Saturday, September 5, 2009

The Jobless Recovery

The NY Times this morning has a lengthy article that suggests that the employment picture is not likely to improve, even if the economy shows signs of recovery. Typical of the NY Times, they suggest a variety of policy measures, none of which would add a single employee to private employer rolls. The people that write these articles must have majored in religious mysticism, certainly not economics.

Businesses decide whether or not to hire employees. That is the crux of the issue. What is largely irrelevant is: 1) the savings rate; 2) whether or not there is another $ 800 billion redistribution of wealth (the mis-named "stimulus package"). If businesses don't hire then unemployment is not going to get better. Is anyone at the NY Times listening? Is anyone in the Obama Administration listening?

Imagine that you had an orange tree and wanted to sell oranges? Would you encourage laws that required folks to wear space suits while eating oranges? Would you encourage laws that impose a tax on people that consume oranges? Would policies like that encourage people to buy your oranges? Would you encourage a law that would take money from doctors and give it to lawyers? Would that help your orange sales? What about considering a law that would make it more fun to eat oranges or perhaps a tax break for eating oranges? How would that affect your orange sales?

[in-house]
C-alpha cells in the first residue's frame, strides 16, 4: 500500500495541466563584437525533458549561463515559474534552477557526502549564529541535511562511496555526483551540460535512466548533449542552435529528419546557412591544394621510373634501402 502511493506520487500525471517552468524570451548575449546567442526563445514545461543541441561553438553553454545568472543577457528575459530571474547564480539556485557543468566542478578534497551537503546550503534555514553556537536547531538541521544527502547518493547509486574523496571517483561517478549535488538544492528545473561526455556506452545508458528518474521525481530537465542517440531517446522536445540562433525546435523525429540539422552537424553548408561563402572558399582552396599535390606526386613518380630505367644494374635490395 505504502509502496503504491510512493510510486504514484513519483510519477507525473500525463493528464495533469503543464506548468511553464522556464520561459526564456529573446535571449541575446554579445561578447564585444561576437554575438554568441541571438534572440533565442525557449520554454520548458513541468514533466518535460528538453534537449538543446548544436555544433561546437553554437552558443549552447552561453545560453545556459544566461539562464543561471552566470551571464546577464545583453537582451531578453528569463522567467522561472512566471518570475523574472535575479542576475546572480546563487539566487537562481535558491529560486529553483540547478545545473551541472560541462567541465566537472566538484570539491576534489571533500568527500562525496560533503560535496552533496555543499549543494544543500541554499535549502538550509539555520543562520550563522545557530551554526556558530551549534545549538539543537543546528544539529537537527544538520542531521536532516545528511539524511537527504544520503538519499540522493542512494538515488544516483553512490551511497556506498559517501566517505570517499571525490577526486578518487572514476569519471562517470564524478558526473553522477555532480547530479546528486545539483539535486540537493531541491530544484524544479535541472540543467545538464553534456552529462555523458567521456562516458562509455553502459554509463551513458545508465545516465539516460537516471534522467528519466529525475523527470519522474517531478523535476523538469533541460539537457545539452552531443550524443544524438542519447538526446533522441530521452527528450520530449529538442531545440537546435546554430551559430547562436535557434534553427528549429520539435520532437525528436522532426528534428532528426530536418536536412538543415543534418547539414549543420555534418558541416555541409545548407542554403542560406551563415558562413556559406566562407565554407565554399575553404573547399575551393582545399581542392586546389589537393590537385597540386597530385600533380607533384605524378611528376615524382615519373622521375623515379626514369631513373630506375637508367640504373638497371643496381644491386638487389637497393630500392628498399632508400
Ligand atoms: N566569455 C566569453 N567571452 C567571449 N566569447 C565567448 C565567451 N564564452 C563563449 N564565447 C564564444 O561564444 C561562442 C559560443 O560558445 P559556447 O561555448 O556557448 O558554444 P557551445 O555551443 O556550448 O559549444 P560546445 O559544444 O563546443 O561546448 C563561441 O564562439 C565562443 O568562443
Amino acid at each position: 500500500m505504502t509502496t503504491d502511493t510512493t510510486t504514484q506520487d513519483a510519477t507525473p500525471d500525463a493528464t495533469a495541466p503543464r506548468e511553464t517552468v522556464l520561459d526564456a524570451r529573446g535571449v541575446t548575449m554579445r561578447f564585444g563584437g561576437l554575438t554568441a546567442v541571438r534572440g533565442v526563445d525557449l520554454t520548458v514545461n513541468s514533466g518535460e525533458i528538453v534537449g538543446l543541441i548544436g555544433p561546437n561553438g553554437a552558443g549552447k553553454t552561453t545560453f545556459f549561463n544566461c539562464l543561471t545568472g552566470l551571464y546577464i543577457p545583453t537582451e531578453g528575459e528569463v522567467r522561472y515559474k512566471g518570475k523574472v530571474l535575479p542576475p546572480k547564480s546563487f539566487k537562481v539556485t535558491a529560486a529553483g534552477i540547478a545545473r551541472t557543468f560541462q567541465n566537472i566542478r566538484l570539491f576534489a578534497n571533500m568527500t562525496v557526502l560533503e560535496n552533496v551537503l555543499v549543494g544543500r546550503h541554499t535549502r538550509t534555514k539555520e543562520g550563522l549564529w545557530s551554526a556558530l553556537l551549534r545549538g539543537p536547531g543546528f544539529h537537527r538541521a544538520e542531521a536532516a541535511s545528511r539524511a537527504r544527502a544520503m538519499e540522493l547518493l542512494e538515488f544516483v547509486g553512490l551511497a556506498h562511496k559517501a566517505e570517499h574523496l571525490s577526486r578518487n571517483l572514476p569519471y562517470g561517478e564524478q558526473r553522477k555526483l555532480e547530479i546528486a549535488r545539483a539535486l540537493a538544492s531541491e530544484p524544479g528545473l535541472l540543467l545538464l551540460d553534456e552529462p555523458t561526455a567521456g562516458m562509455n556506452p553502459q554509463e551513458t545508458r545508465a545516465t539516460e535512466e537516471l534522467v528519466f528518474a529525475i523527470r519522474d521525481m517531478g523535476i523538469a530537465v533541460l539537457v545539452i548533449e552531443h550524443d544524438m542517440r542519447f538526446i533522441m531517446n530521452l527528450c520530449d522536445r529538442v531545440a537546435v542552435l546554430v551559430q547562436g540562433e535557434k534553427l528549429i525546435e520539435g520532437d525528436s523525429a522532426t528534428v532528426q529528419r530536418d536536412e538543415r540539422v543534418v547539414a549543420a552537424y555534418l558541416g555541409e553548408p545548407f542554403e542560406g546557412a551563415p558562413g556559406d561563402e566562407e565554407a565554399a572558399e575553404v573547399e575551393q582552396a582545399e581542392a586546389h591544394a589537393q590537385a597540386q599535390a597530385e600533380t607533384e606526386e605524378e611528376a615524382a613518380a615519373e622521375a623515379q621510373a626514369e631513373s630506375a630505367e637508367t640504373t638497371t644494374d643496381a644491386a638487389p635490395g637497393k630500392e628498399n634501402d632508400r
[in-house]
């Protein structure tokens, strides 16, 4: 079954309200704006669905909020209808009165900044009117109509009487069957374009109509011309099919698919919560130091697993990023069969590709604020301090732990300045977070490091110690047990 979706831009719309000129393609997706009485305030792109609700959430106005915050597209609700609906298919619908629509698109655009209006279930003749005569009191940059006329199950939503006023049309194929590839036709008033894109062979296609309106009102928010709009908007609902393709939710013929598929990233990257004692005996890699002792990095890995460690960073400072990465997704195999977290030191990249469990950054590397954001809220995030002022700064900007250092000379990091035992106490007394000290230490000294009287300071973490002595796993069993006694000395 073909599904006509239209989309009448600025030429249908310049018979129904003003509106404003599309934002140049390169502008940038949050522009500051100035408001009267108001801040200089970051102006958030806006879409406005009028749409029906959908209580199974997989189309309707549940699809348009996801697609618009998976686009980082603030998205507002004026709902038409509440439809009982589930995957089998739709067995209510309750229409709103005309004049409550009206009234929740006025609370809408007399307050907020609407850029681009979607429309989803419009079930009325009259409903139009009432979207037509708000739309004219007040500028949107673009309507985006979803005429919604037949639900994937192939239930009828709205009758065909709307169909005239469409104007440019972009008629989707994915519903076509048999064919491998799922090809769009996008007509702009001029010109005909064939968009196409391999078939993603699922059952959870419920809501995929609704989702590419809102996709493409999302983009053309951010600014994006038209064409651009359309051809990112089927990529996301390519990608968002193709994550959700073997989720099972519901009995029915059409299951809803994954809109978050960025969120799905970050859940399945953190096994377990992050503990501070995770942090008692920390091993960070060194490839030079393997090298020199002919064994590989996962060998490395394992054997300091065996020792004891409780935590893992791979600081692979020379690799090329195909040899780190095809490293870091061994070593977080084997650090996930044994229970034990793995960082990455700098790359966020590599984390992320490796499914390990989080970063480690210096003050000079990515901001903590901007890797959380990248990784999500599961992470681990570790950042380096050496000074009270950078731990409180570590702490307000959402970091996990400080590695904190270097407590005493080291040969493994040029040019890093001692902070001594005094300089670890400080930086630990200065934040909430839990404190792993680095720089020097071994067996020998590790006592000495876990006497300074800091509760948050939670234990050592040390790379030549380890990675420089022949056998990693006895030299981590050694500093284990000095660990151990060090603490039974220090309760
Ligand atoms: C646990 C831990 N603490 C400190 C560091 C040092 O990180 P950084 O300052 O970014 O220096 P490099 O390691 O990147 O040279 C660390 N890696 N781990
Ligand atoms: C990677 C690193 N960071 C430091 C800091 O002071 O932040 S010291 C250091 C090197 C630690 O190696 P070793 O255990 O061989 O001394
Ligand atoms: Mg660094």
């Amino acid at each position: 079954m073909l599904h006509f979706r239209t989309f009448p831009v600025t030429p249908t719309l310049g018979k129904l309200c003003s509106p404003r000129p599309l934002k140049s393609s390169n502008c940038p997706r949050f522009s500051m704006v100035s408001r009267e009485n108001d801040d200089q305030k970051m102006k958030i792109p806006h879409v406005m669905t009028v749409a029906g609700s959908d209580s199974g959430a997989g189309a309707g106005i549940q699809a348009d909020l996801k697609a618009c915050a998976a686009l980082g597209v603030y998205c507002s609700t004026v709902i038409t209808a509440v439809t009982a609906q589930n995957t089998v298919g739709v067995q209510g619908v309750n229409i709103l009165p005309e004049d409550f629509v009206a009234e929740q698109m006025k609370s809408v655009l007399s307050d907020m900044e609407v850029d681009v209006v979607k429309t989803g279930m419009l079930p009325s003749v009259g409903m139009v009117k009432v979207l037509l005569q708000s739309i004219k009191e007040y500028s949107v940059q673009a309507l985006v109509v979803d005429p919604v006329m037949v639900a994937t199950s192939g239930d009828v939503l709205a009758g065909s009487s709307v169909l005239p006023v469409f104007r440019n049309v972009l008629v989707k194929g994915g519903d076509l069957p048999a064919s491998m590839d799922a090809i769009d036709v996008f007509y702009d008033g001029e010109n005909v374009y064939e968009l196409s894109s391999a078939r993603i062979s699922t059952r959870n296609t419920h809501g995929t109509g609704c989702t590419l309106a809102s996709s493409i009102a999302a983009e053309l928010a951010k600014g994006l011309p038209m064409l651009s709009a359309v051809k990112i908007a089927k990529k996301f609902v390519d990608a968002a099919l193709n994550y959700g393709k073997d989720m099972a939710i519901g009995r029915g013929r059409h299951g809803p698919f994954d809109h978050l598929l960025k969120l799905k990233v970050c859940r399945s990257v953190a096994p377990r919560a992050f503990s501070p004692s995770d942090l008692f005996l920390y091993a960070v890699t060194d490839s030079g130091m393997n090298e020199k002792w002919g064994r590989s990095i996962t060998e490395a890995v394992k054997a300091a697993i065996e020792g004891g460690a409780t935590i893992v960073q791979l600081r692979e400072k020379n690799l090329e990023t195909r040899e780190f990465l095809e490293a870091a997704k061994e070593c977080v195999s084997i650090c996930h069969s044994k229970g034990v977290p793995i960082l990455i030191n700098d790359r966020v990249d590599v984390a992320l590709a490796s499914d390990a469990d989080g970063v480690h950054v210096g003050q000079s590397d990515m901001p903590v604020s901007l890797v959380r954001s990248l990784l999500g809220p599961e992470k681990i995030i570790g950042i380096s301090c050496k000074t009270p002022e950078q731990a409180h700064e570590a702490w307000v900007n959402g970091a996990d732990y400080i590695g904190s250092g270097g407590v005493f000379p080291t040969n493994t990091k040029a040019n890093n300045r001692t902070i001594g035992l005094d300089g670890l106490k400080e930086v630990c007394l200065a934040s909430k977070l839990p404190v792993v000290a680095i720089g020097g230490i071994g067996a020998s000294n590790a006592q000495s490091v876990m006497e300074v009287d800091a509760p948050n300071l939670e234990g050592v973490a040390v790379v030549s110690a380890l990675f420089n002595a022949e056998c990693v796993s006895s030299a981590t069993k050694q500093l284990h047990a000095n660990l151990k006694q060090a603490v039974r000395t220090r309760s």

The NY Times and Obama Administration (these are flip sides of the same coin) seem to not understand who does the hiring in the economy. Their approach is to penalize anyone who would consider hiring anyone. Then, they are surprised that no hiring takes place and argue that another redistribution bill should do the trick. Even though the last two redistribution bills did nothing but add to the national debt.

You have to give them one thing -- they are consistent and persistent. Look for joblessness to remain a severe problem -- a problem the Obama Adminstration has no intention of tackling and the NY Times has no possiblity of understanding.

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